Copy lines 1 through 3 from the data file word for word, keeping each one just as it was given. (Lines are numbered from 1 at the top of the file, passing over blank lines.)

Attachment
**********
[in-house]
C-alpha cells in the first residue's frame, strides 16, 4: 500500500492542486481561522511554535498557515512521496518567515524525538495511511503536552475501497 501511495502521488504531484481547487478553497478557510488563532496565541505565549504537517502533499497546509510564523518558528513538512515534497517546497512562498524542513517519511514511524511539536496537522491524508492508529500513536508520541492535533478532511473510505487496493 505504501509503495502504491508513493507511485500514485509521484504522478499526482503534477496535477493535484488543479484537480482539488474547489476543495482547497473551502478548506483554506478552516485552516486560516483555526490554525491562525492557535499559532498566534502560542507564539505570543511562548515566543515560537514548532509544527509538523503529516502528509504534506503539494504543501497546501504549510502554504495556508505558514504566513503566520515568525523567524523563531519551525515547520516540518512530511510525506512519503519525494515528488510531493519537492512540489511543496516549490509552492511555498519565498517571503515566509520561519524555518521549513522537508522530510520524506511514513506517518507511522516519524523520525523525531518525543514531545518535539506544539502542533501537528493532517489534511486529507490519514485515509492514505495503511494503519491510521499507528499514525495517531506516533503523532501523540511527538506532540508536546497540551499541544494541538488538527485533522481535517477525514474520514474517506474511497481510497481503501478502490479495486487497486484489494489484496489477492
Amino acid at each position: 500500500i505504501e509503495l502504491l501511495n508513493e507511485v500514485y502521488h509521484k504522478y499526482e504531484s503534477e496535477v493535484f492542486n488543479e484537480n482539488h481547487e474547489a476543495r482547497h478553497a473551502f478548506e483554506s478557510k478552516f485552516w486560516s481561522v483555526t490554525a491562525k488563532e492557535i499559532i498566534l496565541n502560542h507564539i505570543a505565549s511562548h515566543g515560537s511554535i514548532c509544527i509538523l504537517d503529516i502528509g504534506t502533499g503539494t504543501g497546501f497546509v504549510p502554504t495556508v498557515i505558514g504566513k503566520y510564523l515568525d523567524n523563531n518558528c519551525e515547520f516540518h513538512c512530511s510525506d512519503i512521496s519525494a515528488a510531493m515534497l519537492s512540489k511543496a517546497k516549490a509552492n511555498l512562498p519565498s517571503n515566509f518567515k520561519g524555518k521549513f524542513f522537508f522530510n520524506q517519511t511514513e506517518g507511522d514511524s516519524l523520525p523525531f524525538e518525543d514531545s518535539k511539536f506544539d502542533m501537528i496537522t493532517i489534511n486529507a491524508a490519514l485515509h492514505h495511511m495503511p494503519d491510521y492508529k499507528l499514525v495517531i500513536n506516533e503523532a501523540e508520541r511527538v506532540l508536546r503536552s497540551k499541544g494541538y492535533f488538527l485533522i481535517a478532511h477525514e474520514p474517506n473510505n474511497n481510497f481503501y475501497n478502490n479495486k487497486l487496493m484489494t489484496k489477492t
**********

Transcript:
[in-house]
C-alpha cells in the first residue's frame, strides 16, 4: 500500500492542486481561522511554535498557515512521496518567515524525538495511511503536552475501497 501511495502521488504531484481547487478553497478557510488563532496565541505565549504537517502533499497546509510564523518558528513538512515534497517546497512562498524542513517519511514511524511539536496537522491524508492508529500513536508520541492535533478532511473510505487496493 505504501509503495502504491508513493507511485500514485509521484504522478499526482503534477496535477493535484488543479484537480482539488474547489476543495482547497473551502478548506483554506478552516485552516486560516483555526490554525491562525492557535499559532498566534502560542507564539505570543511562548515566543515560537514548532509544527509538523503529516502528509504534506503539494504543501497546501504549510502554504495556508505558514504566513503566520515568525523567524523563531519551525515547520516540518512530511510525506512519503519525494515528488510531493519537492512540489511543496516549490509552492511555498519565498517571503515566509520561519524555518521549513522537508522530510520524506511514513506517518507511522516519524523520525523525531518525543514531545518535539506544539502542533501537528493532517489534511486529507490519514485515509492514505495503511494503519491510521499507528499514525495517531506516533503523532501523540511527538506532540508536546497540551499541544494541538488538527485533522481535517477525514474520514474517506474511497481510497481503501478502490479495486487497486484489494489484496489477492
Amino acid at each position: 500500500i505504501e509503495l502504491l501511495n508513493e507511485v500514485y502521488h509521484k504522478y499526482e504531484s503534477e496535477v493535484f492542486n488543479e484537480n482539488h481547487e474547489a476543495r482547497h478553497a473551502f478548506e483554506s478557510k478552516f485552516w486560516s481561522v483555526t490554525a491562525k488563532e492557535i499559532i498566534l496565541n502560542h507564539i505570543a505565549s511562548h515566543g515560537s511554535i514548532c509544527i509538523l504537517d503529516i502528509g504534506t502533499g503539494t504543501g497546501f497546509v504549510p502554504t495556508v498557515i505558514g504566513k503566520y510564523l515568525d523567524n523563531n518558528c519551525e515547520f516540518h513538512c512530511s510525506d512519503i512521496s519525494a515528488a510531493m515534497l519537492s512540489k511543496a517546497k516549490a509552492n511555498l512562498p519565498s517571503n515566509f518567515k520561519g524555518k521549513f524542513f522537508f522530510n520524506q517519511t511514513e506517518g507511522d514511524s516519524l523520525p523525531f524525538e518525543d514531545s518535539k511539536f506544539d502542533m501537528i496537522t493532517i489534511n486529507a491524508a490519514l485515509h492514505h495511511m495503511p494503519d491510521y492508529k499507528l499514525v495517531i500513536n506516533e503523532a501523540e508520541r511527538v506532540l508536546r503536552s497540551k499541544g494541538y492535533f488538527l485533522i481535517a478532511h477525514e474520514p474517506n473510505n474511497n481510497f481503501y475501497n478502490n479495486k487497486l487496493m484489494t489484496k489477492t